The Nucleic Acid Therapy Accelerator (NATA) is a new national research initiative with a mission to accelerate the development of nucleic acid therapeutics, while firmly anchoring the nucleic acid (NA) therapy industry in the UK for many years to come.
The NATA will be at the Harwell Science and Innovation Campus, at the heart of a growing Life Health Cluster. It will benefit from and contribute to the campus’ world-class scientific talent, ecosystem and related facilities, including the Research Complex at Harwell and the new Rosalind Franklin Institute.
The NATA is currently being run by an interim team of experienced industry and academic scientists and managed by an interim director, Professor Matthew Wood.
There have been several recent high-profile NA therapy drug approvals; however, success has been modest and confined mainly to liver and local delivery indications. For NA medicines to truly effect a paradigm shift in healthcare, some major scientific and industrial challenges need to be addressed: precision delivery; safety; and the high cost of manufacture.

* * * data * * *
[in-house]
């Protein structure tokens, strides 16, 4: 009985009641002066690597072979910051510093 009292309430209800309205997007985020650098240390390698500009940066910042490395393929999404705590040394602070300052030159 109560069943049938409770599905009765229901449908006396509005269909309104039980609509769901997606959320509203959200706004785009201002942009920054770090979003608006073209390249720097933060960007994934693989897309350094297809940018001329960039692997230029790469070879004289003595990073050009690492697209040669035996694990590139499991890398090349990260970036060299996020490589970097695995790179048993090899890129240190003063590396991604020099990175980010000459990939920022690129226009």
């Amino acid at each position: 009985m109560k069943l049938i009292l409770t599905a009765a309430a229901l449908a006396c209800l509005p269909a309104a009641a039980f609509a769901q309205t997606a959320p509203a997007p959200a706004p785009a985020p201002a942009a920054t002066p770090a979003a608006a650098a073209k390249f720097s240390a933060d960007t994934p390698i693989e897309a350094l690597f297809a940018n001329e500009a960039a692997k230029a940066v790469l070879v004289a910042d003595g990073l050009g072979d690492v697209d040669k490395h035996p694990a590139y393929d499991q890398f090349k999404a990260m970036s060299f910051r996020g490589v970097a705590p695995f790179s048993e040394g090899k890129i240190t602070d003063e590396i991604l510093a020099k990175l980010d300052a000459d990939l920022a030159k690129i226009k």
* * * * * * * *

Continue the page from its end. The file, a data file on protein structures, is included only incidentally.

The NATA will work in partnership with key stakeholders across industry, academia and charities to develop research programmes to address these problems for the benefit of the whole NA community.
The NATA has the potential to see patients benefitting from improved health outcomes through a new generation of precision medicine; businesses gaining de-risked opportunities for drug development; researchers developing a greater understanding of nucleic acid therapies and innovative delivery technologies; and Patients will benefit from effective novel treatments and through treatment at earlier stages of disease and more effective delivery of therapies.
A key objective of the NATA is to help support and grow the UK’s NA R&D community. This will attract significant inward investment and drive growth in highly skilled jobs in medicines development and manufacturing.
The next 6 months will see the NATA open for business, with the appointment of a permanent Director and the opening of a national Hub at the Harwell Research Campus.